Leading up to to the Copenhagen Summit, Germany's Greenpeace held an installation in front of the Brandenburger Tor demanding politicians do the right thing.
“Carbon dioxide stinks” is among climate change awareness-raising messages chalked on the pavement by the Berlin arm of the BUNDJugend (Young Friends of the Earth).
They then staged a 'die-in' to bring attention to climate refugees, environmental migrants forced to flee their homelands due to climate change effects.
During the Copenhagen Summit, Berlin took part in a global candlelight vigil at the Brandenburger Tor organised by climate change movement 350.org.
The thrust of 350.org is to ensure a sustainable world by reducing the amount of carbon dioxide in the atmosphere from its current level of 400 parts per million to below 350 ppm.
The vigil also aimed to show solidarity with small island nations, who are at most risk of devastating climate change effects as rising sea levels.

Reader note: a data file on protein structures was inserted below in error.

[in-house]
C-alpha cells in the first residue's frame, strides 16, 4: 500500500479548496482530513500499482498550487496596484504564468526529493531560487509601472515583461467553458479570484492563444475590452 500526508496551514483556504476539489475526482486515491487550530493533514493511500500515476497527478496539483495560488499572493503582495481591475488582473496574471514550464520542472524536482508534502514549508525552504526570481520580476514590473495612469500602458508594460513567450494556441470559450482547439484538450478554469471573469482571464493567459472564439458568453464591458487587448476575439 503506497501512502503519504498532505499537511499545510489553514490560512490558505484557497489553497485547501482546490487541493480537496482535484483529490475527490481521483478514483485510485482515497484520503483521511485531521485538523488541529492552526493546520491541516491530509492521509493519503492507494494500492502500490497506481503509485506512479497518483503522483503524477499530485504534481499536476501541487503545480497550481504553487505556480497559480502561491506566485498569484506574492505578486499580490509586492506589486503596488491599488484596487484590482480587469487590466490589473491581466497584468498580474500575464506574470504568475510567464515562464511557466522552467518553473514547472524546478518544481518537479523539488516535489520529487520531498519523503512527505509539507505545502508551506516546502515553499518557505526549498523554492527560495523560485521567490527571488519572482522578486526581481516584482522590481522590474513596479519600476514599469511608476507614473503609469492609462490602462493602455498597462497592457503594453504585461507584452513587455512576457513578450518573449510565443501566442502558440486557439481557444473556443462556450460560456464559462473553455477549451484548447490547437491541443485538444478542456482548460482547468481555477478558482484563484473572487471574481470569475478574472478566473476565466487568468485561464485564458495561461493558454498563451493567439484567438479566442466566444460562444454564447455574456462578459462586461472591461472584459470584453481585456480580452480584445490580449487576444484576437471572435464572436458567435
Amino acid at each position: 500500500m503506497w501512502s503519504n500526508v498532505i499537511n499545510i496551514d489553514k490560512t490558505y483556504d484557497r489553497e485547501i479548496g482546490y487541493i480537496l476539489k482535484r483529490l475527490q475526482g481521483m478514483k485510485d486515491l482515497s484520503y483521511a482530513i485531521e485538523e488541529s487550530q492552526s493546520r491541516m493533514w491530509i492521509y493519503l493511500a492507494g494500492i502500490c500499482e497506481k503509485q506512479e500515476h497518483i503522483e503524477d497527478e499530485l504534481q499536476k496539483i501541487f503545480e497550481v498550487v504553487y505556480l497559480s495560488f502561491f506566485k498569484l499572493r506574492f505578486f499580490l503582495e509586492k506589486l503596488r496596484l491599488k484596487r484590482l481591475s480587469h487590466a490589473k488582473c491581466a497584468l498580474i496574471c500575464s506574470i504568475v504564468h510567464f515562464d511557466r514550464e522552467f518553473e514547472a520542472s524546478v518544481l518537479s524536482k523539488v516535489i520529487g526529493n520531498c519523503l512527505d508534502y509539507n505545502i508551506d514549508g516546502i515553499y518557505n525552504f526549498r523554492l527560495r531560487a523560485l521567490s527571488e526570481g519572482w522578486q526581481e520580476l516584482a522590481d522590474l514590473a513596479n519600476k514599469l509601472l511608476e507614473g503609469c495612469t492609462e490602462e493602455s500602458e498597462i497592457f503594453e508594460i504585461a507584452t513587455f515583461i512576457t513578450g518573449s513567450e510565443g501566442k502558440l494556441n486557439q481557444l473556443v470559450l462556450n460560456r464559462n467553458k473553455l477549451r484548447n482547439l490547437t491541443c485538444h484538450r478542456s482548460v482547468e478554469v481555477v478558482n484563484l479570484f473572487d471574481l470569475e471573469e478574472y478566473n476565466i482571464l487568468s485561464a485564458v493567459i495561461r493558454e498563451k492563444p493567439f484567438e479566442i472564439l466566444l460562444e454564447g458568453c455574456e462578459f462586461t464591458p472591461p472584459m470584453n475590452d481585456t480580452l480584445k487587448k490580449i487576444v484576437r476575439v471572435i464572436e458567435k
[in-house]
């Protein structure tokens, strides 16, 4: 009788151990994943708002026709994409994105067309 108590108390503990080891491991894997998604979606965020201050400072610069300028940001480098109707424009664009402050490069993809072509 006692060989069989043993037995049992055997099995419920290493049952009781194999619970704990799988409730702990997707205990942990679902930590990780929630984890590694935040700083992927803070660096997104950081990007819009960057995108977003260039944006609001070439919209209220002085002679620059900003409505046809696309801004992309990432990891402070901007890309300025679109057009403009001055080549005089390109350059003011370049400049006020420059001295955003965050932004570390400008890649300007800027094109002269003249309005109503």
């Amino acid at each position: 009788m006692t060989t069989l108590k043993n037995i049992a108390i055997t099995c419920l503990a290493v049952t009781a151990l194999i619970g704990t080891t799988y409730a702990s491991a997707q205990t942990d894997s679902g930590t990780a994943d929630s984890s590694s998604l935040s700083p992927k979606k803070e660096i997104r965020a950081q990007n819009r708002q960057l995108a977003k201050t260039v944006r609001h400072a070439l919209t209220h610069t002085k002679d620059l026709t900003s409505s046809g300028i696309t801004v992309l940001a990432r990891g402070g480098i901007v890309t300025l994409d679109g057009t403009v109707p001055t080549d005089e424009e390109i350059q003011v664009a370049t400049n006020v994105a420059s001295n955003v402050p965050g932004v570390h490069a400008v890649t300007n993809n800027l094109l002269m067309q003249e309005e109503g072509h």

In the last two months of 2009, the climate change debate distinctly turned a shade of blue. The leaking of emails casting doubt on the veracity of climate change data (later dubbed ‘Climategate’) massively dented public opinion and enthusiasm so much so it still has not recovered. The spectacular failure of political will that was the Copenhagen UN Climate Summit saw a despondency that was to last years. In the midst of this, German eco groups worked hard to raise awareness. ω